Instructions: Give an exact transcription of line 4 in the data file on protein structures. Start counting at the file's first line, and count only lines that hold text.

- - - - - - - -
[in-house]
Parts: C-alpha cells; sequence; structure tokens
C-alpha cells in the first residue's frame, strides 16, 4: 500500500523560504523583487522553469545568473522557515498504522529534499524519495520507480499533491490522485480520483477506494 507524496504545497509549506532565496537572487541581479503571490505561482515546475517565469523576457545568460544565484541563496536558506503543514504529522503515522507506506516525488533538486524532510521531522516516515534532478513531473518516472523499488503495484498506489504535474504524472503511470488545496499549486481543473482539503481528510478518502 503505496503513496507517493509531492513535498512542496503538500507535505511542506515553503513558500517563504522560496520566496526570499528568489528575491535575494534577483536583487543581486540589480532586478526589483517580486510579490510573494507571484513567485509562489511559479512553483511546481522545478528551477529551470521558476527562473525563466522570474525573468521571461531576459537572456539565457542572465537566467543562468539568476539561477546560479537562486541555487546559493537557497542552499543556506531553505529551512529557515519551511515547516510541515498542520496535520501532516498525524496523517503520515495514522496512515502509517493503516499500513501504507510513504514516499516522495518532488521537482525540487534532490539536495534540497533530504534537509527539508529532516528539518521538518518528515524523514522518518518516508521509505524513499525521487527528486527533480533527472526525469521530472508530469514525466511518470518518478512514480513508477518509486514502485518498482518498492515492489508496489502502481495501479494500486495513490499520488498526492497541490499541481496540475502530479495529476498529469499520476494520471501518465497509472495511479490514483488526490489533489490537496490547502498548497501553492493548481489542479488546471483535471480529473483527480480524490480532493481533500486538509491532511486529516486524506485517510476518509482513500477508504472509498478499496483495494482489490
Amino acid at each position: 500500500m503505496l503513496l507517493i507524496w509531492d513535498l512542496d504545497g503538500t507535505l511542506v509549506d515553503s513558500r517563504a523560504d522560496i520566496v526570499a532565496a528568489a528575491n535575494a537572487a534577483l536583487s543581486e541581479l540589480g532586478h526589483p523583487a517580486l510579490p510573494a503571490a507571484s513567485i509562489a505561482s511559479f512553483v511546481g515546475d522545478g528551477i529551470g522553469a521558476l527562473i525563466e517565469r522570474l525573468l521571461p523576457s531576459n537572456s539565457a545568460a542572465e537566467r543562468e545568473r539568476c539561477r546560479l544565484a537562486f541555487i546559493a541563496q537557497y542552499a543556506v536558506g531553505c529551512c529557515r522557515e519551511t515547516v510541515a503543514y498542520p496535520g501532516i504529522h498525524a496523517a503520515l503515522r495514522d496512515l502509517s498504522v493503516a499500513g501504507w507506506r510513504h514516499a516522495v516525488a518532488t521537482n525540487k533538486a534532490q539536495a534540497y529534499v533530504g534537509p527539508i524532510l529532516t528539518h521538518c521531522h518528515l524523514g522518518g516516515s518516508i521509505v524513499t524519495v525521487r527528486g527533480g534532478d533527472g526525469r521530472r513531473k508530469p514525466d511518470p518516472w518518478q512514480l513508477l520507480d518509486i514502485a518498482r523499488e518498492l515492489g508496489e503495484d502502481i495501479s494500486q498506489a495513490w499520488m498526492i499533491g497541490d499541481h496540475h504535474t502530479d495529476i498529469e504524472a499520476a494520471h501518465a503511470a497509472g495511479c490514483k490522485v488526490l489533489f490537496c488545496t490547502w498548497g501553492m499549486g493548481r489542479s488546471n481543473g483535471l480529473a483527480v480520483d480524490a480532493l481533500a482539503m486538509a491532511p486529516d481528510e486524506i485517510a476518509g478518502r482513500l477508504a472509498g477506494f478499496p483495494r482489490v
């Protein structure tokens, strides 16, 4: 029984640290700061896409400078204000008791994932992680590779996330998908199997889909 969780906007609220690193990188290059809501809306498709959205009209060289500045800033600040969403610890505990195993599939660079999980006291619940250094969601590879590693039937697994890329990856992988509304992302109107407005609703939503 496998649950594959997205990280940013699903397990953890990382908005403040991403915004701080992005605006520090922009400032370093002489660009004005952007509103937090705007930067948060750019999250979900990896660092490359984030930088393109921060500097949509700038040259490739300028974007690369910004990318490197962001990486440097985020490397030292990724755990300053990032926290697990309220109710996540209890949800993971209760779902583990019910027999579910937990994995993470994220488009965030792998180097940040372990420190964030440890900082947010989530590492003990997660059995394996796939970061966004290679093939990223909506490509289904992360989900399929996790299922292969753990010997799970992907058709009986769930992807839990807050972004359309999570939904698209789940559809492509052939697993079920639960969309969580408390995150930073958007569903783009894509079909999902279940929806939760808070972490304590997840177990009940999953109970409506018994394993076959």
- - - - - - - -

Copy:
Amino acid at each position: 500500500m503505496l503513496l507517493i507524496w509531492d513535498l512542496d504545497g503538500t507535505l511542506v509549506d515553503s513558500r517563504a523560504d522560496i520566496v526570499a532565496a528568489a528575491n535575494a537572487a534577483l536583487s543581486e541581479l540589480g532586478h526589483p523583487a517580486l510579490p510573494a503571490a507571484s513567485i509562489a505561482s511559479f512553483v511546481g515546475d522545478g528551477i529551470g522553469a521558476l527562473i525563466e517565469r522570474l525573468l521571461p523576457s531576459n537572456s539565457a545568460a542572465e537566467r543562468e545568473r539568476c539561477r546560479l544565484a537562486f541555487i546559493a541563496q537557497y542552499a543556506v536558506g531553505c529551512c529557515r522557515e519551511t515547516v510541515a503543514y498542520p496535520g501532516i504529522h498525524a496523517a503520515l503515522r495514522d496512515l502509517s498504522v493503516a499500513g501504507w507506506r510513504h514516499a516522495v516525488a518532488t521537482n525540487k533538486a534532490q539536495a534540497y529534499v533530504g534537509p527539508i524532510l529532516t528539518h521538518c521531522h518528515l524523514g522518518g516516515s518516508i521509505v524513499t524519495v525521487r527528486g527533480g534532478d533527472g526525469r521530472r513531473k508530469p514525466d511518470p518516472w518518478q512514480l513508477l520507480d518509486i514502485a518498482r523499488e518498492l515492489g508496489e503495484d502502481i495501479s494500486q498506489a495513490w499520488m498526492i499533491g497541490d499541481h496540475h504535474t502530479d495529476i498529469e504524472a499520476a494520471h501518465a503511470a497509472g495511479c490514483k490522485v488526490l489533489f490537496c488545496t490547502w498548497g501553492m499549486g493548481r489542479s488546471n481543473g483535471l480529473a483527480v480520483d480524490a480532493l481533500a482539503m486538509a491532511p486529516d481528510e486524506i485517510a476518509g478518502r482513500l477508504a472509498g477506494f478499496p483495494r482489490v